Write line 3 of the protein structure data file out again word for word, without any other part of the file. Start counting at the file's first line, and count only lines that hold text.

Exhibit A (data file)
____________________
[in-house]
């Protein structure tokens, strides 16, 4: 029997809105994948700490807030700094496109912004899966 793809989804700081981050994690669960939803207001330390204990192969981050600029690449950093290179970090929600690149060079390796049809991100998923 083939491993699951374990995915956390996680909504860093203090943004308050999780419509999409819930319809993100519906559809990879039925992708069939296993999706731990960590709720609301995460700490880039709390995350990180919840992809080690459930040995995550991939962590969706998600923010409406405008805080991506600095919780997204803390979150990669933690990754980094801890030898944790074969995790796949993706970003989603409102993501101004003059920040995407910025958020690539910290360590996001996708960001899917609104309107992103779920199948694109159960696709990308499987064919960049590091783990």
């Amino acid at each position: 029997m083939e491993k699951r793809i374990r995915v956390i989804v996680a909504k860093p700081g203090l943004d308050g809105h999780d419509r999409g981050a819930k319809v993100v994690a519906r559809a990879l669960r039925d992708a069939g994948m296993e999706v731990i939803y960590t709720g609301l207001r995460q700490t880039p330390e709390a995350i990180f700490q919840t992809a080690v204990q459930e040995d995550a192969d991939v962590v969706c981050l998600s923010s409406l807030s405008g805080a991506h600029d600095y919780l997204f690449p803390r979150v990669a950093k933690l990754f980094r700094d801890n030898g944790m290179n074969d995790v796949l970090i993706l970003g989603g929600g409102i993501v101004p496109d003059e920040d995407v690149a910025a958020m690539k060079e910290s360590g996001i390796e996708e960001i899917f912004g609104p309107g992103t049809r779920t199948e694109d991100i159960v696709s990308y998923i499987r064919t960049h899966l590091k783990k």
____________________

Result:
């Amino acid at each position: 029997m083939e491993k699951r793809i374990r995915v956390i989804v996680a909504k860093p700081g203090l943004d308050g809105h999780d419509r999409g981050a819930k319809v993100v994690a519906r559809a990879l669960r039925d992708a069939g994948m296993e999706v731990i939803y960590t709720g609301l207001r995460q700490t880039p330390e709390a995350i990180f700490q919840t992809a080690v204990q459930e040995d995550a192969d991939v962590v969706c981050l998600s923010s409406l807030s405008g805080a991506h600029d600095y919780l997204f690449p803390r979150v990669a950093k933690l990754f980094r700094d801890n030898g944790m290179n074969d995790v796949l970090i993706l970003g989603g929600g409102i993501v101004p496109d003059e920040d995407v690149a910025a958020m690539k060079e910290s360590g996001i390796e996708e960001i899917f912004g609104p309107g992103t049809r779920t199948e694109d991100i159960v696709s990308y998923i499987r064919t960049h899966l590091k783990k």